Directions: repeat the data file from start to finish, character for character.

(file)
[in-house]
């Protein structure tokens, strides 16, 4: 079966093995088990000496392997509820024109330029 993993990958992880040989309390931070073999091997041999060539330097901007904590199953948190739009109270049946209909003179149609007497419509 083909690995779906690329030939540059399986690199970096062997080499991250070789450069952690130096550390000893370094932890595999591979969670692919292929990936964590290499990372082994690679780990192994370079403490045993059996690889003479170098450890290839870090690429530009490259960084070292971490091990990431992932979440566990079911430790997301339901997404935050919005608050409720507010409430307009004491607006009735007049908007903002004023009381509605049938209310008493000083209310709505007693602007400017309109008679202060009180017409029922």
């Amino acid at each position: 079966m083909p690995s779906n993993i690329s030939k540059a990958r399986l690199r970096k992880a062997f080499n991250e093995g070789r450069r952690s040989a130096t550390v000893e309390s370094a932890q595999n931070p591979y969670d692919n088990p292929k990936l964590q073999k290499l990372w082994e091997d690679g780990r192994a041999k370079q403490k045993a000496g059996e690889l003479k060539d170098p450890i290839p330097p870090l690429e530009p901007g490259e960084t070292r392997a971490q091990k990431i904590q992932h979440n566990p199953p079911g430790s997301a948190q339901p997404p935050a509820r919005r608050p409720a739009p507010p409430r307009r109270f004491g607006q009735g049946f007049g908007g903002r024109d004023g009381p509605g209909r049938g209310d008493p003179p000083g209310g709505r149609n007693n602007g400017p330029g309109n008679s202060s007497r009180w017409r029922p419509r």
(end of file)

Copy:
[in-house]
């Protein structure tokens, strides 16, 4: 079966093995088990000496392997509820024109330029 993993990958992880040989309390931070073999091997041999060539330097901007904590199953948190739009109270049946209909003179149609007497419509 083909690995779906690329030939540059399986690199970096062997080499991250070789450069952690130096550390000893370094932890595999591979969670692919292929990936964590290499990372082994690679780990192994370079403490045993059996690889003479170098450890290839870090690429530009490259960084070292971490091990990431992932979440566990079911430790997301339901997404935050919005608050409720507010409430307009004491607006009735007049908007903002004023009381509605049938209310008493000083209310709505007693602007400017309109008679202060009180017409029922």
């Amino acid at each position: 079966m083909p690995s779906n993993i690329s030939k540059a990958r399986l690199r970096k992880a062997f080499n991250e093995g070789r450069r952690s040989a130096t550390v000893e309390s370094a932890q595999n931070p591979y969670d692919n088990p292929k990936l964590q073999k290499l990372w082994e091997d690679g780990r192994a041999k370079q403490k045993a000496g059996e690889l003479k060539d170098p450890i290839p330097p870090l690429e530009p901007g490259e960084t070292r392997a971490q091990k990431i904590q992932h979440n566990p199953p079911g430790s997301a948190q339901p997404p935050a509820r919005r608050p409720a739009p507010p409430r307009r109270f004491g607006q009735g049946f007049g908007g903002r024109d004023g009381p509605g209909r049938g209310d008493p003179p000083g209310g709505r149609n007693n602007g400017p330029g309109n008679s202060s007497r009180w017409r029922p419509r």